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Hunter x Hunter (Episodes 27-52) PDF Print E-mail
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Thursday, 31 January 2013 00:00
Another 26 episodes of the surprisingly-enjoyable Hunter x Hunter brings us another 2 arcs of story goodness. First, the battle arena of Heaven's Arena; before Kurapika gets some time in the spotlight when he faces off against the Spiders of the Phantom Troupe...

Gon and Killua have arrived at Heaven's Arena, which they plan to use as an opportunity to train and make money. The Arena is the world's greatest fighting spectacle - starting at the ground floor, combatants work their way up the tower by winning, facing stronger and stronger opponents as they go. The higher you are in the tower, the better the living accommodation and the greater the rewards - so it's just the thing for a pair of new Hunters to use to hone their skills. It's also the first place the boys encounter te mysterious power known as Nen, which when skilfully applied allows its users to greatly enhance their abilities. Fortunately, friendly Nen master Wing is on hand to teach Gon and Killua the ropes.

Kurapika, meanwhile, has also mastered Nen - although in a way that's rather more focussed on his personal aim of destroying the Phantom Troupe. With such focus comes even greater power - but with an associated cost. Not the Kurapika's worried about that when his revenge is at hand. But the Phantom Troupe are still no pushovers...

As I mentioned, last time around, perhaps the greatest surprise for me with Hunter x Hunter is that I like it at all. It's such a by-the-numbers shounen trope-fest in a lot of ways that I was fairly certain it would fall flat on me, as pretty much every Shounen Jump show before it has. But the likeable cast and the general sense of fun around most of it quickly won me over. This time around, some of that sense of fun is swapped for a liberal dose of gore and some darker aspects to the storyline - especially when dealing with the Phantom Troupe. Decapitations? We have them. But despite the change in tone, there's still plenty of enjoyment to be had here.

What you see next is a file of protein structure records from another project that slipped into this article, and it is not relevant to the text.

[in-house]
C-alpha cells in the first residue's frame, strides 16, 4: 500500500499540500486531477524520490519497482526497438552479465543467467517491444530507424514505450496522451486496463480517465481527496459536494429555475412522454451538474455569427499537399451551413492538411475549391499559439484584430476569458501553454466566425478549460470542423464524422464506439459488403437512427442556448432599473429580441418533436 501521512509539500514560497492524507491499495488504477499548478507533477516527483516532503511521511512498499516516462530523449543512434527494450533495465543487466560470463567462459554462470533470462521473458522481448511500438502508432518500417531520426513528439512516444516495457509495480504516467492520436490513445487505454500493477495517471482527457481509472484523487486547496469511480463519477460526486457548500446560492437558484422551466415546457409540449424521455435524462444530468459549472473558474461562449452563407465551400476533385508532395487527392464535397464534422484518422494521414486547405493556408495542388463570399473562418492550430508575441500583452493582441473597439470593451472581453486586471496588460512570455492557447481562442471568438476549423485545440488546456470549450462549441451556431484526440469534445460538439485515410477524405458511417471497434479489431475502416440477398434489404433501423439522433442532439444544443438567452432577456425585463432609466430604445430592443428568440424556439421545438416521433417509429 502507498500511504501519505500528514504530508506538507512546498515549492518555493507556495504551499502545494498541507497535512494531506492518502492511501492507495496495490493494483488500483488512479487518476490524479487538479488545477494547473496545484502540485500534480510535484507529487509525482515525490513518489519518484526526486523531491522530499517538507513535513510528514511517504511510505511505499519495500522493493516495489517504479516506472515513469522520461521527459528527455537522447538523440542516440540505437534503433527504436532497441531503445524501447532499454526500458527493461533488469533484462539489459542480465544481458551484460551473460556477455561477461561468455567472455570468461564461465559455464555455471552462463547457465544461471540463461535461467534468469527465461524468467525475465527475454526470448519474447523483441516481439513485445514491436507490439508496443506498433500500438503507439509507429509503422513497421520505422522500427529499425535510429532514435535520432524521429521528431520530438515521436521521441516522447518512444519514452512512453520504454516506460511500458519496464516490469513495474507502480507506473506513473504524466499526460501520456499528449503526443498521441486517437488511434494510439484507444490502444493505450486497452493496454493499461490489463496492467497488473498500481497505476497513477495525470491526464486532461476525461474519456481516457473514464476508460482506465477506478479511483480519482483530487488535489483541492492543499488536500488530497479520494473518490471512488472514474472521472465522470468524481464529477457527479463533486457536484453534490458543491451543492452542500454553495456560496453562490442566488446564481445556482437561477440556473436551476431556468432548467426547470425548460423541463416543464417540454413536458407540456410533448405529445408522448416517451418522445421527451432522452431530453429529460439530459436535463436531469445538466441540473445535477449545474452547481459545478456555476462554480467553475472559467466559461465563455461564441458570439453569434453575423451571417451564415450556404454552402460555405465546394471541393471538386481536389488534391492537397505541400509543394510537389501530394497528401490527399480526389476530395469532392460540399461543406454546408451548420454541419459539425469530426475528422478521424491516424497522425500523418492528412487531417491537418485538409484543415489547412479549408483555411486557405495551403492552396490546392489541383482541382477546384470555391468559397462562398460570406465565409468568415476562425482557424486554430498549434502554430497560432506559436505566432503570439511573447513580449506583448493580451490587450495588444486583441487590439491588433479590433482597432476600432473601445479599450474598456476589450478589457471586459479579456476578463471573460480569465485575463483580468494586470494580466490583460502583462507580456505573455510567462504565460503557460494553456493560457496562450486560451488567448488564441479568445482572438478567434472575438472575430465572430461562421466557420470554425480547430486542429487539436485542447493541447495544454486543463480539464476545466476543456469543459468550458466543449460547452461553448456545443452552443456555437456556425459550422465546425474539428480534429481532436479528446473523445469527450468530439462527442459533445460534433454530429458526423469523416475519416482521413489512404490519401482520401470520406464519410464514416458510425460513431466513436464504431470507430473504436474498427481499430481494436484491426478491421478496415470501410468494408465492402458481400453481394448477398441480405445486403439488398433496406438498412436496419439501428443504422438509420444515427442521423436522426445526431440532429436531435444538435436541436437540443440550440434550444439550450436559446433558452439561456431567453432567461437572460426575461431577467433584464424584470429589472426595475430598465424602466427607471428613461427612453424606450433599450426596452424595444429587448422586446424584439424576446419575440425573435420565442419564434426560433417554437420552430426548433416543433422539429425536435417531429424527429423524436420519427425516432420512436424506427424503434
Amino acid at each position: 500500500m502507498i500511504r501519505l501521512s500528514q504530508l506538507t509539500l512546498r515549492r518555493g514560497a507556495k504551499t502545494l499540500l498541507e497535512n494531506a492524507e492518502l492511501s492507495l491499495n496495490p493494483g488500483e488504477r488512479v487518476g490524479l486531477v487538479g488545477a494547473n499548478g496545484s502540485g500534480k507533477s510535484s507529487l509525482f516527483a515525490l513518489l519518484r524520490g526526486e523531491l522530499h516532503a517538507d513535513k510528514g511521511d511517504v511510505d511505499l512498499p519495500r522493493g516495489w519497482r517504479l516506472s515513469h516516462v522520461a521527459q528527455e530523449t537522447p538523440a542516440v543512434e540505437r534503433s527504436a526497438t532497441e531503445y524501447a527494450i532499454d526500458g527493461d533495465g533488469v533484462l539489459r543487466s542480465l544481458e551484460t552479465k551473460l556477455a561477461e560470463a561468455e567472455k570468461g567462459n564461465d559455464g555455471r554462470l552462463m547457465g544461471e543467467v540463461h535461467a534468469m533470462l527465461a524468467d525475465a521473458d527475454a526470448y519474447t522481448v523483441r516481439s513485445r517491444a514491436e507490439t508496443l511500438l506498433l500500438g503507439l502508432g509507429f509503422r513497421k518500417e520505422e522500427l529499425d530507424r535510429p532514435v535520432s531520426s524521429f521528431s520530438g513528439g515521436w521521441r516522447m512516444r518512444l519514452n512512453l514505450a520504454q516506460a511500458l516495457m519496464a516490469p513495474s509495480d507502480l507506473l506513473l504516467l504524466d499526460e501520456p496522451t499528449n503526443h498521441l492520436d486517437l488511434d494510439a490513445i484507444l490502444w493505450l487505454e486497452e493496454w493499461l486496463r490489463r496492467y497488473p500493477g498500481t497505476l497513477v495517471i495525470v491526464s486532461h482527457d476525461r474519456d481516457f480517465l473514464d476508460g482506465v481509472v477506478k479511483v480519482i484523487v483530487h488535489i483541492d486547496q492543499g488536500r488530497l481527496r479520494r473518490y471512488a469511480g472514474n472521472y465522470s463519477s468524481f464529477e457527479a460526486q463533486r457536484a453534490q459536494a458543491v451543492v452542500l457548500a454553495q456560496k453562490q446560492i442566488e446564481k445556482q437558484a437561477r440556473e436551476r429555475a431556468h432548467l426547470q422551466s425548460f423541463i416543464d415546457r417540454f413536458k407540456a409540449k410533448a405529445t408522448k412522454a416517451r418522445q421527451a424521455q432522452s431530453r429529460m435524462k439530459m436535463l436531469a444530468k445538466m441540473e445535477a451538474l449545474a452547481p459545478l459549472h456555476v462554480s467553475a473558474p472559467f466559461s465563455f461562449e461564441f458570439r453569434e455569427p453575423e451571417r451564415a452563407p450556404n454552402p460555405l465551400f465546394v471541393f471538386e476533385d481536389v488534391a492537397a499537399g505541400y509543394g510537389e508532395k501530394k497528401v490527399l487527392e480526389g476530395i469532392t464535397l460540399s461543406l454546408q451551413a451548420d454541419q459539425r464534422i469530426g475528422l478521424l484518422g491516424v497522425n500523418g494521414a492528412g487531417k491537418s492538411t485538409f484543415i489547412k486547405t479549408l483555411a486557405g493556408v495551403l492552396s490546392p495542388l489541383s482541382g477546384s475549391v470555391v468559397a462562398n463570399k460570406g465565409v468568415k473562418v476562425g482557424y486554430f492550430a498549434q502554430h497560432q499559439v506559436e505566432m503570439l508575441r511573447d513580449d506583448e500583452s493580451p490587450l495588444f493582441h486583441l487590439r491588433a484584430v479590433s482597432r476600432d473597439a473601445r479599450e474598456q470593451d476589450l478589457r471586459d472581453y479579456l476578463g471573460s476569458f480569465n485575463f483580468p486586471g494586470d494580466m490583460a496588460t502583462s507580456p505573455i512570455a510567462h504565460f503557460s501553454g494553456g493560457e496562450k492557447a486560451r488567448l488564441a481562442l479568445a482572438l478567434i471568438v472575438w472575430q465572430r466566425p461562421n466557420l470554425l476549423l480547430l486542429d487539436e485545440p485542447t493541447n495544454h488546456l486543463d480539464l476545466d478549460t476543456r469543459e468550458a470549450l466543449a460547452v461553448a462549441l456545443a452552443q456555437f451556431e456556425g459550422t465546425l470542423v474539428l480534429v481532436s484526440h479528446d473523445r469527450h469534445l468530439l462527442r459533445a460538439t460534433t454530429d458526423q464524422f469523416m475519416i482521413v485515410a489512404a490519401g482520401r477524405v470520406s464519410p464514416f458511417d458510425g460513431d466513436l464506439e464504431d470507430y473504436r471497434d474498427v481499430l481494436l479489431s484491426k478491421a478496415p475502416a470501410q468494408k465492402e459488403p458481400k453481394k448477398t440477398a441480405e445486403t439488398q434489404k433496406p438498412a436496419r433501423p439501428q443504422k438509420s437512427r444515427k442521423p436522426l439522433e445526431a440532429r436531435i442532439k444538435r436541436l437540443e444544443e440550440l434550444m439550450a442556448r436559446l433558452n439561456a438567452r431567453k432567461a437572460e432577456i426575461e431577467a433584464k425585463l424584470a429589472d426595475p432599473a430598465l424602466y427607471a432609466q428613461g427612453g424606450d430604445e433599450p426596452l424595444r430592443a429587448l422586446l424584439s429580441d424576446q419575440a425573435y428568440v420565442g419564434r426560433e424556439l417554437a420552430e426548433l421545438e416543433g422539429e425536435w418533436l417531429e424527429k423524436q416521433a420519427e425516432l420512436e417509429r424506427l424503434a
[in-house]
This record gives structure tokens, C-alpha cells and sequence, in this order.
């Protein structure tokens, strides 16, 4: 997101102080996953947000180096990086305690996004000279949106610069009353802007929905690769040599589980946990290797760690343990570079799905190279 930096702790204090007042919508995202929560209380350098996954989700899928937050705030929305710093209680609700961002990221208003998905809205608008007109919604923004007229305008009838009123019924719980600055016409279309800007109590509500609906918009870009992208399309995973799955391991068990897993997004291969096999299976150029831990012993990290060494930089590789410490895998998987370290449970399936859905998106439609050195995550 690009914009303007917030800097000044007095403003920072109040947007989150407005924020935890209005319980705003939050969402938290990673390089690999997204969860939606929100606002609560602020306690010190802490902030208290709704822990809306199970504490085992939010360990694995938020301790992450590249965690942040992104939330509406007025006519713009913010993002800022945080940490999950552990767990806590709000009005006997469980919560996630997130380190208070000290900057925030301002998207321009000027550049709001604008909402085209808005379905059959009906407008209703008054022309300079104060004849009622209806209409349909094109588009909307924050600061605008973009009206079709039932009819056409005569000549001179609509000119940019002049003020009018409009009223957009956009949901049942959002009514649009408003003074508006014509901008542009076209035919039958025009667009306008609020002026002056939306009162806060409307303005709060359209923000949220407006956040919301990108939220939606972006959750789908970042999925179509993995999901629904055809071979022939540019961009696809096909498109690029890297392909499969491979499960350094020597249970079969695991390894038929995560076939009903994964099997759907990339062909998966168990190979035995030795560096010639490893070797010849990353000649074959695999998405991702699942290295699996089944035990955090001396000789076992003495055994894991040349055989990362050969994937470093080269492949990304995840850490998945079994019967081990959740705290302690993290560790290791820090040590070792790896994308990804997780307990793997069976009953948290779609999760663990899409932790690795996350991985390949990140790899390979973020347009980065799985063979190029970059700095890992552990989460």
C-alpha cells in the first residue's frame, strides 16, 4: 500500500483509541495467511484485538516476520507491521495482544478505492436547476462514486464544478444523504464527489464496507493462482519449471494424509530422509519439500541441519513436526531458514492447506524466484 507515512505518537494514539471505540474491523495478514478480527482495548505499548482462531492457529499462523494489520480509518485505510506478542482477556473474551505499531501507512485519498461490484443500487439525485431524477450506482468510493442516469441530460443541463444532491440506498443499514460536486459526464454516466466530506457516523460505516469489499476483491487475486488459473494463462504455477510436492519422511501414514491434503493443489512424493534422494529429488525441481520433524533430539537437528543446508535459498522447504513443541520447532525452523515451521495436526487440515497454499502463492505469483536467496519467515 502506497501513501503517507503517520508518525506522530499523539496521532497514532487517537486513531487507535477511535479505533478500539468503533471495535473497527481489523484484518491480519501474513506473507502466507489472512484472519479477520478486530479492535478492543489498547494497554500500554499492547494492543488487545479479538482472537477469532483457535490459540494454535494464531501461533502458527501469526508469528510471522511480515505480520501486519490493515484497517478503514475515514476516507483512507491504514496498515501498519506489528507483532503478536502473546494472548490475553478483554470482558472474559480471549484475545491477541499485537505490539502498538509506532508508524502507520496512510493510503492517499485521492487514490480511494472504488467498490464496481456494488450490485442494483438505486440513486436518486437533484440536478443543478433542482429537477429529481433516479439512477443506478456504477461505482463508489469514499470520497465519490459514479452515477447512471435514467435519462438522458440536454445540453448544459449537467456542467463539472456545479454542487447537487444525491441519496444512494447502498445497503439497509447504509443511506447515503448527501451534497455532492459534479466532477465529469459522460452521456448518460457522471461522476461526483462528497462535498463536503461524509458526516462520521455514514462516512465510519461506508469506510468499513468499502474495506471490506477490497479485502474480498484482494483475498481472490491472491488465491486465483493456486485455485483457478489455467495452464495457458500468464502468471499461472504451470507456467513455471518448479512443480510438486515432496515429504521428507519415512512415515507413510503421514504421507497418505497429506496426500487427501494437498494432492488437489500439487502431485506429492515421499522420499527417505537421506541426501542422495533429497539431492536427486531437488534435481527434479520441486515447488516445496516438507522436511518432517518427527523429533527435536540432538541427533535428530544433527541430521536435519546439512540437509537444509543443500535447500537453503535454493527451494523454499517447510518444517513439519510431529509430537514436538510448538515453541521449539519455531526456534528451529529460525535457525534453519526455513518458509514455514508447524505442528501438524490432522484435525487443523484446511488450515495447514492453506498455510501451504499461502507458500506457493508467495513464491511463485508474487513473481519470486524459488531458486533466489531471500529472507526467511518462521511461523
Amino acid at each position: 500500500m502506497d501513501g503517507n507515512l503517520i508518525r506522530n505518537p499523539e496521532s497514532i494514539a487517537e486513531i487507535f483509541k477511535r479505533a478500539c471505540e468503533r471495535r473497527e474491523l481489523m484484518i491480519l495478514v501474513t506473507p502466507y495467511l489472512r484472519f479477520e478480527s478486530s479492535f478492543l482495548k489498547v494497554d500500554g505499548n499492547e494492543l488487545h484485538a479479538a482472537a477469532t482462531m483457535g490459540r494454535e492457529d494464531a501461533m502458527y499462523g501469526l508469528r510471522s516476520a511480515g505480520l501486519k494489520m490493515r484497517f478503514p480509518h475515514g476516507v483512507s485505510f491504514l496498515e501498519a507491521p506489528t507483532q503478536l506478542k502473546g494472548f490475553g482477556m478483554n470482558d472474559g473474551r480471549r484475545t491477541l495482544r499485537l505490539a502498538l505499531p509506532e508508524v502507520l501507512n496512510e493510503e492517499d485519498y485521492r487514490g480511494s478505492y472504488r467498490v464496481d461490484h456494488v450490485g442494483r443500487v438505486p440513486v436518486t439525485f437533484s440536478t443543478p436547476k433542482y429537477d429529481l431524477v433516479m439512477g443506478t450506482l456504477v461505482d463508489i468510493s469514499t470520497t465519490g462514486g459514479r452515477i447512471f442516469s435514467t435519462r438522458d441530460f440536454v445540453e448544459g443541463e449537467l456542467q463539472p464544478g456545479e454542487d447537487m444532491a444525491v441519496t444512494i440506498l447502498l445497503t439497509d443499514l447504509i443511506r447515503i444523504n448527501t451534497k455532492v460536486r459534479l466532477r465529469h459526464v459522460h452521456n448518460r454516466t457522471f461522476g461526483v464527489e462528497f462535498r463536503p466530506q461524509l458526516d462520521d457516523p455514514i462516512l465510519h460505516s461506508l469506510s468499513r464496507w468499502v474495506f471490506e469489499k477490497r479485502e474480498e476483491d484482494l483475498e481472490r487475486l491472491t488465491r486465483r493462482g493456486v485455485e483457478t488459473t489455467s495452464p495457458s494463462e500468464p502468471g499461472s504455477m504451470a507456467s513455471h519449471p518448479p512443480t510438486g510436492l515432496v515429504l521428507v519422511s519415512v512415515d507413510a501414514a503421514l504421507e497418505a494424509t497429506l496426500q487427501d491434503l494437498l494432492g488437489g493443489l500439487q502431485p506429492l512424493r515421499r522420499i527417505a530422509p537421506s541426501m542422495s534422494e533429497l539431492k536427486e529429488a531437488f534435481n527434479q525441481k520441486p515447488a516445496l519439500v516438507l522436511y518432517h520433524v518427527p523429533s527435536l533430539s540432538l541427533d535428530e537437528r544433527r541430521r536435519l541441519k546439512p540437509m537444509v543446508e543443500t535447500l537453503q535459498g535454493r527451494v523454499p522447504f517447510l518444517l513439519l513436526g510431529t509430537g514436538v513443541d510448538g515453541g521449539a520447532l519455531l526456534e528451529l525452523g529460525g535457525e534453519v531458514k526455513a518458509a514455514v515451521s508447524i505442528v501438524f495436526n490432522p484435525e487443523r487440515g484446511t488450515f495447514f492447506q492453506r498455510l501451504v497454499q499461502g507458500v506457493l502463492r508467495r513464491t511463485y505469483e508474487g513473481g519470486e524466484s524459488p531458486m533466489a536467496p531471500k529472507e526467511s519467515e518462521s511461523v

Heaven's Arena is that thing which most shounen shows screw up royally with: a training arc. With Nen having been pulled out of nowhere, it's encumbent on the boys to learn it - everyone else fighting in the Arena makes liberal use of it, after all - and so we get into a little routine of battle / training / battle as they power up. Wing and the training sessions I could probably do without - they go into the minutae of the detail of Nen, its various subtypes, and how it all works - things that you really don't need to know, to be honest - and stay with Gon and Killua as they work out how to apply what they've learnt. Exciting it isn't. But then events move to the arena floor, and the boys get the chance to show what they've learnt - and this is exciting stuff. Add in the the arc also follows Hisoka's progress through the Arena, eventually setting up a head-to-head with Gon (and we know just how much Hisoka loves Gon), and there's plenty to enjoy.

Likewise with Kurapika vs the Spiders. Along with a noticeable darkening in tone, this arc introduces a number of new characters on the 'evil' side of the show (some who stay with the series even after this arc completes) and sets a well-powered-up Kurapika against them. There a plenty of twists and turns, doublecrossing and kidnapping, and revelations about just why Kurapika's son determined to take revenge on the Spiders, and it never ceases to be entertaining. Doubly so when Gon, Killua and Hisoka return from Heaven's Arena to join the fun.

Part of me seems to be permanently convinced that Hunter x Hunter can't possibly be consistently good - look at the likes of Naruto or Bleach, the other shonen powerhouses, and see how often their anime adaptations gor mired in the irrelevant. Hunter x Hunter, though, is adapting manga chapters that were released many years ago - there's no need for the series to worry about pacing, or catching up with the manga (for a while, anyway) - it's free to do things right, and to do it without filler. And what a difference that makes. The Phantom Troupe arc in particular could easily be marathoned without any worries of boredom setting in. For this sort of series, that's a breath of fresh air, and makes these episodes easy to recommend.

Rating - ****